What's in a Slogan?

A further look at five campaign slogans of the 2013 Knesset race.

Likud: A strong prime minister, a strong Israel

The equation says that for the state to be strong, the prime minister must be strong. And for the prime minister to be strong he needs to receive as much power as possible from the voters. In the complementary campaign, Netanyahu does appeal to the voters using the slogan "I need you." But, the truly important equation is that which is not spoken but only left hanging underneath the words, the slogan which defines Benjamin Netanyahu's perception of leadership. Netanyahu believes that the strength of the country is a derivative of the size of the party headed by the prime minister. This is a view that assumes that dividing votes and intellectual pluralism weaken the national body, and it is uniformity of thought and centralized power that strengthen it. For Netanyahu, strength is identified with size, or, to be exact, the power to rule. As to the essential question, what is to be done with all that power? It seems that the answer is found inside the decision not to publish a party platform - in other words without content. For Netanyahu, the ability to fill time in power that is devoid of content is the supreme goal. And exactly for this he "needs you."

Labor: It can be better here!

Inside the Labor Party's slogan hides the claim - which is not necessarily obvious for the main opposition party - that it is good here. The Labor Party's goal, in that case, is only to improve all this good. It is a strategy that reminds one a bit of the decision made by the Maariv newspaper in the 1980s to imitate Yedioth Aharonoth. The assumption then was the same: We will do the same thing, just better. It ended the way it ended, since when you do the same thing, people prefer the original.

Habayit Hayehudi: Brothers and sisters, come home

The campaign manager for Habayit Hayehudi said the use of the word "brother" as a recurring motif popped into his mind when someone told him at a campaign event that Naftali Bennet "is a brother." The word brother was adopted enthusiastically by Bennet since it completes the scenery he wanted to implant into the voter's consciousness: Homey, warm, traditional, Jewish, and filled with brothers and sisters. Of course the truth is colder and less inclusive: Bennet, the former fighter from the Sayaret Matkal commando unit, high tech multi-millionaire who made an exit - is a "brother" only on the condition that you believe Yair Lapid when he calls the social protestors from the summer of 2011 "my brother slaves." This synthetic and purposeful use of a seemingly familiar term mostly reveals the distance of the user from the significance of the word, such as the term the family of Orange workers.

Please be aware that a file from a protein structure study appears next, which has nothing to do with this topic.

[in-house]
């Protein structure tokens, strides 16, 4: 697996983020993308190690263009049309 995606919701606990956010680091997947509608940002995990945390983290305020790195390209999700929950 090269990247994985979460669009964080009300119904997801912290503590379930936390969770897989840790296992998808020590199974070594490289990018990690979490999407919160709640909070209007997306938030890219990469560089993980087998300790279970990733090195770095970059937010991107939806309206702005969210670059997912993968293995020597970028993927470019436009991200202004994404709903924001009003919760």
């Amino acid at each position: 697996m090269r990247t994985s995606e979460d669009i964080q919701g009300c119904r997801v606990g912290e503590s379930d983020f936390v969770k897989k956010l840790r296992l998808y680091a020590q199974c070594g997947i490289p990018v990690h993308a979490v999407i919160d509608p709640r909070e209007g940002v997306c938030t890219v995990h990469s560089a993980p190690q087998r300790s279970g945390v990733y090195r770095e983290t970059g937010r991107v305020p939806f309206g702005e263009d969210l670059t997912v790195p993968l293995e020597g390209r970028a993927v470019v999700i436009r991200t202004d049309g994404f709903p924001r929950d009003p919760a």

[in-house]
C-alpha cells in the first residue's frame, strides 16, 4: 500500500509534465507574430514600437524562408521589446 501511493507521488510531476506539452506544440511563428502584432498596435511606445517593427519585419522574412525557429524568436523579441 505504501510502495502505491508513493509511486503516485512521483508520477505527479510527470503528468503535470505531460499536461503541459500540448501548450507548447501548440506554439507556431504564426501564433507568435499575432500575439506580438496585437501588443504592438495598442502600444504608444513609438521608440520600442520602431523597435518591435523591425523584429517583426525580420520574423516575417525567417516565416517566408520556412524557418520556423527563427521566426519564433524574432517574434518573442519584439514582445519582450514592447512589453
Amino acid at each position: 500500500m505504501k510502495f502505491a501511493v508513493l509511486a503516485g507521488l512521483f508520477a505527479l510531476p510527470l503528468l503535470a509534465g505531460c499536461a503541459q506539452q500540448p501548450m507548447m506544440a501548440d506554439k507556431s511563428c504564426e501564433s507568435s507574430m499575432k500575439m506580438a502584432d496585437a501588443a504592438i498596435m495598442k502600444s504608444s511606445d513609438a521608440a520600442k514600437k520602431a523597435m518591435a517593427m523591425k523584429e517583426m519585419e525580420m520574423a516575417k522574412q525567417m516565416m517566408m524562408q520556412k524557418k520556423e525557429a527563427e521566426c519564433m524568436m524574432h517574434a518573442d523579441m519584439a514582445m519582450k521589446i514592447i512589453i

Hatnuah: Hope will conquer fear

The slogan of Tzipi Livni and her Hatnuah Party is simplistic and childish. It assumes that the world is divided into black and white, fear and hope; that Netanyahu is the devil while Livni is an angel. It is a disturbing slogan since it is not intelligent. The fact that it is now an election campaign and there is a need to sharpen the message still does not justify such an infantile analysis of reality. Instead of respecting the logic and judgment of the voter, she is giving the voter the feeling of contempt. The other possibility is that instead of belittling the voter, she really does think the world is so simplistic - and this is even more worrying.

Yesh Atid: We've come to change

Shinui was the party of Tommy Lapid, Yair's father. Shinui means change, and its goal was to restrain the power of the Haredi parties. It did so for a limited time and afterward disappeared. The disappearance was related to the contrarian emotions that motivated it. Just as in every act of rejection, the minute the enemy weakens the opponent also disappears. The difference between Shinui and Yesh Atid is meant to be that Yesh Atid is not only confrontational, but a party with a comprehensive platform, a world view and even the pretensions of ruling one day. But nonetheless, the slogan chosen is "We've come to change," which is like Shinui, only less succinct. The big question about Yesh Atid is what will happen when the emotional motive, the need to change, lessens and the trivial and Sisyphean parliamentary life takes over the present. Does Yesh Atid also have patience? Or does the future of the middle class look like a prime time peak on Channel 2? The answers will come - only after the advertisements.

Eliyahu Hershkovitz